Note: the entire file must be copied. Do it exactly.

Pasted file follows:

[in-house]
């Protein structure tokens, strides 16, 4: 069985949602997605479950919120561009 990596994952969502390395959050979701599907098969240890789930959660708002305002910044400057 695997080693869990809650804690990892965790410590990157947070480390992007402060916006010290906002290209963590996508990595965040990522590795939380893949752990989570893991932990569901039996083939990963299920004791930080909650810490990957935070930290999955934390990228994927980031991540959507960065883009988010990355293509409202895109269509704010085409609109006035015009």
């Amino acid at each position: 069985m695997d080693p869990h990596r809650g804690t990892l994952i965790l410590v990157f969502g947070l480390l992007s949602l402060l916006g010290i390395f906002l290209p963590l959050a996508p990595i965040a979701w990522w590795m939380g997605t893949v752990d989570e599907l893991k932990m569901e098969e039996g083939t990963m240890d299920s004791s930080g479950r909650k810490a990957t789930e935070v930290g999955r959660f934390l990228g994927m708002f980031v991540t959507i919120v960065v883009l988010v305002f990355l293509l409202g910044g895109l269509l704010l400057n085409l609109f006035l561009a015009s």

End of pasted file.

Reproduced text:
[in-house]
């Protein structure tokens, strides 16, 4: 069985949602997605479950919120561009 990596994952969502390395959050979701599907098969240890789930959660708002305002910044400057 695997080693869990809650804690990892965790410590990157947070480390992007402060916006010290906002290209963590996508990595965040990522590795939380893949752990989570893991932990569901039996083939990963299920004791930080909650810490990957935070930290999955934390990228994927980031991540959507960065883009988010990355293509409202895109269509704010085409609109006035015009």
């Amino acid at each position: 069985m695997d080693p869990h990596r809650g804690t990892l994952i965790l410590v990157f969502g947070l480390l992007s949602l402060l916006g010290i390395f906002l290209p963590l959050a996508p990595i965040a979701w990522w590795m939380g997605t893949v752990d989570e599907l893991k932990m569901e098969e039996g083939t990963m240890d299920s004791s930080g479950r909650k810490a990957t789930e935070v930290g999955r959660f934390l990228g994927m708002f980031v991540t959507i919120v960065v883009l988010v305002f990355l293509l409202g910044g895109l269509l704010l400057n085409l609109f006035l561009a015009s």